Posted on Dec 10, 2014

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?Had a new starter and new battery put on my 1999 Chevy Tahoe.. we by it starts sometimes and sometime it don't..what could the problem be


I'm assuming just by the fact you had a new battery and new starter that sometimes when you turn the key to the start position , nothing happens . Is your vehicle a automatic transmission ? When it doesn't start have checked for battery voltage at the starter solenoid S terminal ? Is there B+ voltage at pins 30 & 86 for the starter relay ? Pin 86 while cranking the engine or trying to crank the engine over . Pin 30 check with key on . Try moving gear selector to neutral . Videos on youtube for basic automotive electrical testing . How to voltage drop test starter motor circuit Find a wiring diagram at www.bbbind.com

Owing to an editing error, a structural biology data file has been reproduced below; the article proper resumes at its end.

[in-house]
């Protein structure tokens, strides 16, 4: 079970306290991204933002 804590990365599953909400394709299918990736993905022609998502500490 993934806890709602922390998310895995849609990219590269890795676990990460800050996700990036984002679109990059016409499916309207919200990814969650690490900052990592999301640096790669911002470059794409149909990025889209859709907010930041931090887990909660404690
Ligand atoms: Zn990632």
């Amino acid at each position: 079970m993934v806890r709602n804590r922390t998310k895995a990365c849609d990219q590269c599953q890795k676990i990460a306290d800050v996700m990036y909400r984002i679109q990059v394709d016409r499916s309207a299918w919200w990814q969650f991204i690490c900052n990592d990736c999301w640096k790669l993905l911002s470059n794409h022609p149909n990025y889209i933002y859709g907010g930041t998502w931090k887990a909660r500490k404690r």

Starting System Circuit Description
Voltage is applied at all times to the ignition switch from the IGN A fuse 6 through CKT 242 (RED). When the ignition switch is turned to the START position, voltage is applied to the CRANK fuse 8 through CKT 5 (YEL). From the CRANK fuse 8, voltage is either applied to the clutch pedal position switch (M/T) or the transmission range switch (A/T) through CKT 806 (PPL). When either the clutch is disengaged (M/T) or the transmission is in park or neutral (A/T), voltage is applied to the coil of the starter relay through CKT 1035 (PPL/WHT). Since the starter relay is permanently grounded at ground G105 through CKT 150 (BLK), the starter relay energizes.